Stanford’s LegalTech Index offers a “curated list of 851 companies changing the way legal is done”. These disruptors work in fields ranging from legal process outsourcing, to document automation, to predictive analytics. As well as improving productivity in the sector, they play a key role in disintegrating the provision of legal services. Law firms are working hard to keep pace – opening lower cost centres, implementing new technologies and running incubators to house the disruptors. Following Artificial Lawyer is one way of trying to keep up with this rapid change.
At Lexology we work with over 800 contributors, the clear majority of which are law firms. Increasingly, however, other vendors in the legal services market are publishing valuable content and garnering an engaged audience on our platform.
One reason for their success is that they are often focused on the bread and butter issues faced by in-house counsel or speak to hot topics, as in these pieces:
These articles do particularly well when they manage to tread the fine line between conveying valuable insights and selling a product. One piece approaches this by talking to many lawyers’ personal experience: “‘Just check the warranties and indemnification clauses’, I was told” (How you can quickly up your contract game with this one simple tactic by LawGeex). Similarly, our webinar with Burford on litigation finance (available on demand) gives a straightforward overview of the process and the issues it raises.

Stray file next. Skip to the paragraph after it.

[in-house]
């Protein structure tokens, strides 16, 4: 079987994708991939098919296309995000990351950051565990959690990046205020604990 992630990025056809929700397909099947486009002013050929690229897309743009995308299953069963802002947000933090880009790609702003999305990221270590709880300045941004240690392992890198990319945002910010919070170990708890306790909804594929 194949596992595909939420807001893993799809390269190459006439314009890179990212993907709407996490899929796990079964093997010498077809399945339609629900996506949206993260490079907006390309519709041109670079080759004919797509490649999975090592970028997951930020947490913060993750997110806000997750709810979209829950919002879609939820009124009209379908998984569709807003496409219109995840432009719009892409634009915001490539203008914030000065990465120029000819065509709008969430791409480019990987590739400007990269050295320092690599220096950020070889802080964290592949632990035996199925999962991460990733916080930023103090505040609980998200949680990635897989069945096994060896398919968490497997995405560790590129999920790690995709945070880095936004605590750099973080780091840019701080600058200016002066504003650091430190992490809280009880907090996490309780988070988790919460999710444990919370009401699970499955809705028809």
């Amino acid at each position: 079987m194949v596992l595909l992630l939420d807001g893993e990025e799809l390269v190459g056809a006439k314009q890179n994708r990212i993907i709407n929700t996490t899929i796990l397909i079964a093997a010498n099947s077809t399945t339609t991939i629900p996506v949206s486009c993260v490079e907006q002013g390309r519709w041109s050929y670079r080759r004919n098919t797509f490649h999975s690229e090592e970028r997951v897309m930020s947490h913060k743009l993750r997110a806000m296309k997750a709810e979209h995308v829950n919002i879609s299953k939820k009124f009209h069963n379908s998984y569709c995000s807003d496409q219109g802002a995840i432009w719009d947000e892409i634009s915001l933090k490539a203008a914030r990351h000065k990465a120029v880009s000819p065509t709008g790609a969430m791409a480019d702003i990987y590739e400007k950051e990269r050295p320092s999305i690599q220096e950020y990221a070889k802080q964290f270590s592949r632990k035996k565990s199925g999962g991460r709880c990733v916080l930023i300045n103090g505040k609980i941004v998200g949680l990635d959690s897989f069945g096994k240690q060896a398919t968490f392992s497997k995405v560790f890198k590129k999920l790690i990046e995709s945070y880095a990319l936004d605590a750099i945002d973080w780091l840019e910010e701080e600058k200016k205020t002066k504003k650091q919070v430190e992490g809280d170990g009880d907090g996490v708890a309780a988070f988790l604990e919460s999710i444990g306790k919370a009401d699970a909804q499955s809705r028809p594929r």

The Association of Corporate Counsel has been publishing one article a week on Lexology for the last year or so and has enjoyed great success in terms of reads and engagement. Why Everyone Needs a Legal Spend Assessment: Actionable Insights Driven by Data Analysis could be a case study in good content marketing:
Many law firms have produced good explainer articles on artificial intelligence, but those working in the space or commentating on it can do a particularly good job:
However, law firms are not letting the new entrants have it all their own way. A good example of that is this popular piece by Stikeman Elliott LLP, which looks at legal technology trends from document automation to decision trees: Seven Legal Technologies Every Lawyer Should Know About.
Here at Lexology we use the latest in machine learning and natural language processing technology to ingest, categorise and deliver content, as well as provide data-driven insights to our contributors. As a result, we have been shortlisted for Best Use of Data & Automation at this year’s Computing Tech Marketing & Innovation Awards.